It's - potentially, you know, leads to the animal kind of playing dead or in some way evading, you know, that - the final predatory end.
GROSS: But if they're playing dead, another animal wouldn't eat them?
NATTERSON-HOROWITZ: Yeah, it's an interesting thing. There are these fascinating examples that naturalists have described of predators, you know, not being interested in animals that they think are dead. You know, why that is, you know, it could be that they - I mean, it's a health concern. But it definitely does work some of the time for prey animals to be very, very still, and in some instances, actually, they can, you know, evade death by playing dead.
GROSS: Has this connection affected whether you put patients in restraints nowadays?
NATTERSON-HOROWITZ: I wouldn't say, really. It's more a way of thinking about these things. When I'm teaching medical students now, I try to bring in the comparative perspective, in other words talking about other animals. So it hasn't directly affected how I take care of my patients, but more how I think about my patients.
And, you know, this comparative way of thinking is something that veterinarians learn from, you know, their first week of veterinary school. They - when they learn about the heart, they learn about, you know, a four-chambered heart in a mammal and a three-chambered heart in a reptile and a two-chambered heart in a fish, and they learn about the diseases in that comparative way.
And physicians, we don't learn that way. We don't think that way. It used to be different. My father is a physician, and he tells me that he went to medical school, they had courses in comparative anatomy and comparative pathology. But my dad is turning 90 this year. So it seems that sometime between when he went to medical school and when I went to medical school, the comparative perspective of those courses were dropped from the curriculum.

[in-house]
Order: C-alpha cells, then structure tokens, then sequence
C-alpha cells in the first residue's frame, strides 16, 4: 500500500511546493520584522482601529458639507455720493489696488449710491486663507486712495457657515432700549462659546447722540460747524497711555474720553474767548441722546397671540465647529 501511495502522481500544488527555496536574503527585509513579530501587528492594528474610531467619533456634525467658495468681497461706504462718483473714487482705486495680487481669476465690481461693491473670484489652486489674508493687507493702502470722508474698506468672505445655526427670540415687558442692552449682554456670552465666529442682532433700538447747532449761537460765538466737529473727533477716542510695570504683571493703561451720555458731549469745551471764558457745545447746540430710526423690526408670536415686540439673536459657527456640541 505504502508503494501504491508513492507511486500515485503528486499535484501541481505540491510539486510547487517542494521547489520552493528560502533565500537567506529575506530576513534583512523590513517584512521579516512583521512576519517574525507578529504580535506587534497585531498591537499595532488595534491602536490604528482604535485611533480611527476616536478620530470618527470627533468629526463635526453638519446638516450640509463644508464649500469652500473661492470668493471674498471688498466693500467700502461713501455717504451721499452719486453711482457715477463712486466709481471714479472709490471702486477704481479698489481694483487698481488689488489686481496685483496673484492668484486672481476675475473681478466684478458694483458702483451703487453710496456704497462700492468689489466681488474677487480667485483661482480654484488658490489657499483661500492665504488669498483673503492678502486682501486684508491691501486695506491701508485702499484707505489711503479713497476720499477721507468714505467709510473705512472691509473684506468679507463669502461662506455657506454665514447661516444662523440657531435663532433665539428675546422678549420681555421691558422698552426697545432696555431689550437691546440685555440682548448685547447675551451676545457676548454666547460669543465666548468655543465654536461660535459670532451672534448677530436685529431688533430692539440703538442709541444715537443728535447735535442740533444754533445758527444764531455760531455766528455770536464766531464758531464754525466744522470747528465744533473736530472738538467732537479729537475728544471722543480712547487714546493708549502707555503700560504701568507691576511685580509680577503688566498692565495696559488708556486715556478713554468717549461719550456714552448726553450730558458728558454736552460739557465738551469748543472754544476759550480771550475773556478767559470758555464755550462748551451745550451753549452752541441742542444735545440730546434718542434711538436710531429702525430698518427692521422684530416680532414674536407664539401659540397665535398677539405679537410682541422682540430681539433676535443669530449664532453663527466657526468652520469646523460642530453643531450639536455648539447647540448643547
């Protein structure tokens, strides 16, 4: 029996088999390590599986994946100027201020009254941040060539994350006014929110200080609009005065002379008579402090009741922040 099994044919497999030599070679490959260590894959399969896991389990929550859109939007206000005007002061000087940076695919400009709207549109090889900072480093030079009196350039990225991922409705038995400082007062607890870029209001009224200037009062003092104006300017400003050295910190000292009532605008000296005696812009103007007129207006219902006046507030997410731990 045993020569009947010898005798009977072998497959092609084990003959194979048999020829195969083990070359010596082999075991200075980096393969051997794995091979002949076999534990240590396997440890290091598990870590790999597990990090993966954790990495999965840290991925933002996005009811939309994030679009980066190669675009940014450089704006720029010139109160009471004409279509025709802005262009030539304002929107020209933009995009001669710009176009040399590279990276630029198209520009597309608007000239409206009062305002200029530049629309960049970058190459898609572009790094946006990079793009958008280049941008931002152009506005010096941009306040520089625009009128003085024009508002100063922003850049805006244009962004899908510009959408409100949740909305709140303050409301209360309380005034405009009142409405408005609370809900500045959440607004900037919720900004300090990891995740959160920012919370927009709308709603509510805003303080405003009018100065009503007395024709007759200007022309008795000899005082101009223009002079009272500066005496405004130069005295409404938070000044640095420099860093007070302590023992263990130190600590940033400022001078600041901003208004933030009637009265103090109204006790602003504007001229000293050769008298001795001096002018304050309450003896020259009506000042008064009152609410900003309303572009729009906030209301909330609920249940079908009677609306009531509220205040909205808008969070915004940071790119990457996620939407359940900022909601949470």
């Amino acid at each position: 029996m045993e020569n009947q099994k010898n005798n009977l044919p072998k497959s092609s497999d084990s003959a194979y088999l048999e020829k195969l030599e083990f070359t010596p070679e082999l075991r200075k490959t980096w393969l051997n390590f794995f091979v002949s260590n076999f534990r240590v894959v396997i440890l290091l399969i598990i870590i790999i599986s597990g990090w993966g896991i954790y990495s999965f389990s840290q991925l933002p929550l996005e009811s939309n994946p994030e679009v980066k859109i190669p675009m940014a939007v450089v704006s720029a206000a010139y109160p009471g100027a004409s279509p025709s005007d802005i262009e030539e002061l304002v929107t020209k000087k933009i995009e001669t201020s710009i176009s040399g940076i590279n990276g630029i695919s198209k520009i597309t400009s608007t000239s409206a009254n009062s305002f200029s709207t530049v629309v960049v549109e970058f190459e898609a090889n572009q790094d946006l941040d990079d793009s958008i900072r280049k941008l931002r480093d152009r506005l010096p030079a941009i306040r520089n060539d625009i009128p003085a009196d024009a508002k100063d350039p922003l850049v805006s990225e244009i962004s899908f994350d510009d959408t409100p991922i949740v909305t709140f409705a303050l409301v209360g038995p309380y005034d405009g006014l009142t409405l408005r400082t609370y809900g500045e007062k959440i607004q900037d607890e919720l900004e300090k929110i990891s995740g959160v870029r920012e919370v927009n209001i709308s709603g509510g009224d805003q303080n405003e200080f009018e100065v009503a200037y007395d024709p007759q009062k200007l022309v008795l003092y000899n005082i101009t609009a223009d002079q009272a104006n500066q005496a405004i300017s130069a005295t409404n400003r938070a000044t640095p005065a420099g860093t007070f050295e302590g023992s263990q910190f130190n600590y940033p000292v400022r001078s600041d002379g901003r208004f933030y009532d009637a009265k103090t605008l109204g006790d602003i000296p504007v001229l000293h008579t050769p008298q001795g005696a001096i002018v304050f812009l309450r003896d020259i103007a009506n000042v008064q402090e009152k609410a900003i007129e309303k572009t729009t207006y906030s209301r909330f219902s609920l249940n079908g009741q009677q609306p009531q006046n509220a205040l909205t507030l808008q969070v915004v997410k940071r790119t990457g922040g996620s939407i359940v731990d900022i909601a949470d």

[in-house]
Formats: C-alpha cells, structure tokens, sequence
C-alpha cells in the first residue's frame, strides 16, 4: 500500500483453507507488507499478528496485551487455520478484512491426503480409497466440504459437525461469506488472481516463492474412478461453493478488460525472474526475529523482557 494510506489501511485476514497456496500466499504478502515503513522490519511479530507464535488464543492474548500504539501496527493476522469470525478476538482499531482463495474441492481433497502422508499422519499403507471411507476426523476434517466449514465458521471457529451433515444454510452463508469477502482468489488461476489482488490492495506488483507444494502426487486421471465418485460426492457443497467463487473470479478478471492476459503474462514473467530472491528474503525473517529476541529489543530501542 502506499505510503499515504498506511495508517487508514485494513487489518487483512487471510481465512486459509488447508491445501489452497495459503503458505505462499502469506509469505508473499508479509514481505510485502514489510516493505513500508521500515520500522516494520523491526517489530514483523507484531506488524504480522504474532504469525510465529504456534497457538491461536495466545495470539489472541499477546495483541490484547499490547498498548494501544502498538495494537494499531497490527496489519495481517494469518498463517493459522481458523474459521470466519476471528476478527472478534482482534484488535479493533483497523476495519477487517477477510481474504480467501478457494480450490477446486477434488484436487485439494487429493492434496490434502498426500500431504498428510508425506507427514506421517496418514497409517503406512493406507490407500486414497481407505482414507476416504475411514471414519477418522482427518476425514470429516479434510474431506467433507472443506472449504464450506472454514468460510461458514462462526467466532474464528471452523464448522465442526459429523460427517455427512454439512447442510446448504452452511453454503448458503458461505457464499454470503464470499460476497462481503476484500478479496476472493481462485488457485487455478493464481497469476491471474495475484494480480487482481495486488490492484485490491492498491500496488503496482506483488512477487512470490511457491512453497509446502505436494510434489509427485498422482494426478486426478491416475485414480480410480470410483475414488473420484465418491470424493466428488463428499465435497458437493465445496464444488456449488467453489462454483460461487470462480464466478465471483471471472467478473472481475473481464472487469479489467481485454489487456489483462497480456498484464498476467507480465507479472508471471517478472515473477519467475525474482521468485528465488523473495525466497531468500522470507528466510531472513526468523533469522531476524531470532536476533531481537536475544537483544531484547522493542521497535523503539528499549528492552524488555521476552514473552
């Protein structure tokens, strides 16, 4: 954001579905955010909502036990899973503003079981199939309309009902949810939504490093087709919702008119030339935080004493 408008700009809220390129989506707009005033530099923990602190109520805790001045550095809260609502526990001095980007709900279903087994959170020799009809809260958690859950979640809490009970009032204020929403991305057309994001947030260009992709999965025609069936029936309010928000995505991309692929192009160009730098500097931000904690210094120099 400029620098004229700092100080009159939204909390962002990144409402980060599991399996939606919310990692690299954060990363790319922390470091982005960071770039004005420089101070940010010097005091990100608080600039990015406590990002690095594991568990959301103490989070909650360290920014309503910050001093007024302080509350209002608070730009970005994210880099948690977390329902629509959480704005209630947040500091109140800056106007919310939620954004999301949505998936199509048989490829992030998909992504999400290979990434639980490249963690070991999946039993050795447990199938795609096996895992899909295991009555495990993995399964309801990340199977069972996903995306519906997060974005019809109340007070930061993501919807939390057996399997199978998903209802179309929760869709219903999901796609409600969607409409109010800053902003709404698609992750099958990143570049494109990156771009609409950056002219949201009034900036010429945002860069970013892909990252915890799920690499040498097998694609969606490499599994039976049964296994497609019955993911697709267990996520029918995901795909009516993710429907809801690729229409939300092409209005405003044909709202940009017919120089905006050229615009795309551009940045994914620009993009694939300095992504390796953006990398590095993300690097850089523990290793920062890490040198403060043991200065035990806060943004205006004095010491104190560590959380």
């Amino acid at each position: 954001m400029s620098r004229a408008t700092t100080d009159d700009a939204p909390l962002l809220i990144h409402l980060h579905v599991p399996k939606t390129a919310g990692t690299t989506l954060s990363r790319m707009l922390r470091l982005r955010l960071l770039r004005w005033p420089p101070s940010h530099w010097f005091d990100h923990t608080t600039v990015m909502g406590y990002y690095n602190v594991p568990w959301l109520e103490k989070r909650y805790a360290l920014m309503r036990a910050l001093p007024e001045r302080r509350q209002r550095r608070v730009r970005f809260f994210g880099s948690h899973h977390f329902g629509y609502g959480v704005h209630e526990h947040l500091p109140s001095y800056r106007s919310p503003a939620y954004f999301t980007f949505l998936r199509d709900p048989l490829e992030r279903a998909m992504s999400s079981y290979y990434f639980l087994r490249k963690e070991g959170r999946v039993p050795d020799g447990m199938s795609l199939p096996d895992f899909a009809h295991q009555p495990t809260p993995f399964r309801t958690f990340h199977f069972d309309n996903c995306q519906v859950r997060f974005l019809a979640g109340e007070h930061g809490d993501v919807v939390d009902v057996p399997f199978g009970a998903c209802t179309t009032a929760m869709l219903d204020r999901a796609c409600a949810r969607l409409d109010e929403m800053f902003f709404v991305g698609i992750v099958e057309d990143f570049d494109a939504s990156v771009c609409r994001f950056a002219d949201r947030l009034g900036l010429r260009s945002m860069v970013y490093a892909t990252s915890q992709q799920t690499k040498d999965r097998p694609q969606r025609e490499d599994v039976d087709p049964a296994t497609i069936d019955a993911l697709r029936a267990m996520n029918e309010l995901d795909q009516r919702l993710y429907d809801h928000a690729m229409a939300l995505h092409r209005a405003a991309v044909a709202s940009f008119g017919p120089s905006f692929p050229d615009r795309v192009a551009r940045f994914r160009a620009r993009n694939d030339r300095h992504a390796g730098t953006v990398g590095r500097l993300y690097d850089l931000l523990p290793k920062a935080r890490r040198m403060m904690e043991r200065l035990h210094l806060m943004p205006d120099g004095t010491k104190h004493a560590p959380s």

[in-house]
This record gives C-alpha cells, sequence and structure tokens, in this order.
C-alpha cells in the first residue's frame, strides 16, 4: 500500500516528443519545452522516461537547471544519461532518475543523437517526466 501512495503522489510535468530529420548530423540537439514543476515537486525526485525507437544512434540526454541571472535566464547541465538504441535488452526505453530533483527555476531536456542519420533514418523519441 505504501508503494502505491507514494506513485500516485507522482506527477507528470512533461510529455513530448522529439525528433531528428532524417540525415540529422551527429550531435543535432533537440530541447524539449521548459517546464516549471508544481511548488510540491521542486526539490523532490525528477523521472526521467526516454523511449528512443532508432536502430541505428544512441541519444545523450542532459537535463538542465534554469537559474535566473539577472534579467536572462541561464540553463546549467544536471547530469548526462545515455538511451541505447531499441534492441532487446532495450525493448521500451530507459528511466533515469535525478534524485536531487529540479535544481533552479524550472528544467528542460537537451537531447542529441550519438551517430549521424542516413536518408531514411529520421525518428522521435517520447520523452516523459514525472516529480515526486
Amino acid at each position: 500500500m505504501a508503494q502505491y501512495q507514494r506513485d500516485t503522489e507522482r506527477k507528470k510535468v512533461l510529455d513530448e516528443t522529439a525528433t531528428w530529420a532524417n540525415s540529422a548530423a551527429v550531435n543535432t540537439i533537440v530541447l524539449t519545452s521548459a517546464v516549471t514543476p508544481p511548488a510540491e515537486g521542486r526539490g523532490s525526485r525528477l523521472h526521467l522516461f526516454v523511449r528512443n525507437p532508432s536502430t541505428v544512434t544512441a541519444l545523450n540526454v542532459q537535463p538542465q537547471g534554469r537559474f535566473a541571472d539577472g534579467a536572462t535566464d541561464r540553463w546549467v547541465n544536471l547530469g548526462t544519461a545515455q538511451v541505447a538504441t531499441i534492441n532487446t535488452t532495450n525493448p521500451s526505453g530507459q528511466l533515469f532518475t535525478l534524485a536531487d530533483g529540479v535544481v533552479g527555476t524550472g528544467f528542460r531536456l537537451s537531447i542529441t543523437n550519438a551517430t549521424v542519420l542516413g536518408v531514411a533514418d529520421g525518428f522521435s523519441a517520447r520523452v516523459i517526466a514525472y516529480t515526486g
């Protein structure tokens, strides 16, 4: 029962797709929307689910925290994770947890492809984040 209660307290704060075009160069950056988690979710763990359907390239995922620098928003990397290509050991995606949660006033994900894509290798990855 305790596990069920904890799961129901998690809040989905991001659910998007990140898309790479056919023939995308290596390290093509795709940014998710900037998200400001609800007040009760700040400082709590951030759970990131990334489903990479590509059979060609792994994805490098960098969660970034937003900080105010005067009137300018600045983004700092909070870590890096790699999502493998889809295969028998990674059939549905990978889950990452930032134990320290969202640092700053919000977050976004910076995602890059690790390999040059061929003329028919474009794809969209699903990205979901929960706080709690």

And as a result, it's been exciting for me to - you know, on rounds with students when we're talking about, gosh, breast cancer - to point out that breast cancer has been seen in mammals, from kangaroos and camels to whales, and that there is an increased rate of breast cancer and ovarian cancer in some Venezuelan jaguars, and so on and so forth. So I'm kind of bringing this perspective to the bedside pretty frequently.
GROSS: Dr. Barbara Natterson-Horowitz will be back in the second half of the show. She's a cardiologist at the UCLA Medical Center and serves on the medical advisory board of the Los Angeles Zoo. Her book "Zoobiquity" has just been published in paperback. I'm Terry Gross, and this is FRESH AIR.
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GROSS: This is FRESH AIR. I'm Terry Gross. Let's get back to our interview about what we can learn about human health from animals and the doctors who treat them, or zoobiquity, as my guest calls it. Dr. Barbara Natterson-Horowitz is a cardiologist at the UCLA Medical Center and she's on the medical advisory board of the Los Angeles Zoo. She says studying animal health has changed the way she practices medicine and the way that she teaches. She's a professor at the UCLA School of Medicine. Her book "Zoobiquity" has just come out in paperback.
So I think one of the biggest surprises I had reading your book had to do with human behavior, and that is that you were actually assigned when you were in medical school, you were assigned to watch hardcore pornography and I thought: really.
GROSS: So tell us about why you are assigned that.